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ARTICLE |

Feeding Gastrostomy for the Severely Burned Patient

Arthur M. Kahn, MD; Marc E. Kross, MD, PhD; Fred M. Geller, MD
Arch Surg. 1984;119(11):1316-1317. doi:10.1001/archsurg.1984.01390230082020.
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• Twenty-two patients underwent feeding gastrostomy. Their ages ranged from 17 to 76 years. Their burn injuries were extensive, ranging from 31% to 88% total body surface area, with a mean of 60%. Nine gastrostomies were done through intact unburned skin, 12 were done through the burn wound itself, and one was done through a split-thickness skin graft donor site. No evidence of intraperitoneal or wound infection was observed. No intraoperative and only three postoperative complications were encountered. One patient had a wound dehiscence while in the hospital. Following discharge from the hospital, two other patients manifested incisional hernias. Initially, we were reluctant to consider this operative procedure for our patients because of anticipated intra-abdominal and wound complications. In view of our experience thus far, however, we are now more confident of the procedure.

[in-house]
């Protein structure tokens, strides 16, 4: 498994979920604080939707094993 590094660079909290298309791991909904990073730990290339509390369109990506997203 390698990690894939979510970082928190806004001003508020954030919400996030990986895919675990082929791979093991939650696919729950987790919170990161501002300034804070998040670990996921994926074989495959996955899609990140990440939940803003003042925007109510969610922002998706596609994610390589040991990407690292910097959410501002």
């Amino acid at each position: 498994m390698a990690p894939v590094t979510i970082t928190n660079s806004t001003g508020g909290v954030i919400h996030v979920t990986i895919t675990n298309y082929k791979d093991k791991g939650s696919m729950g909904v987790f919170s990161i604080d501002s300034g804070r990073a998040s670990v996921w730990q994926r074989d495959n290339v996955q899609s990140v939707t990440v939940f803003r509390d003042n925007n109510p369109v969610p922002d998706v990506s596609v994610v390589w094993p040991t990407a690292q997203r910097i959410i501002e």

(Arch Surg 1984;119:1316-1317)

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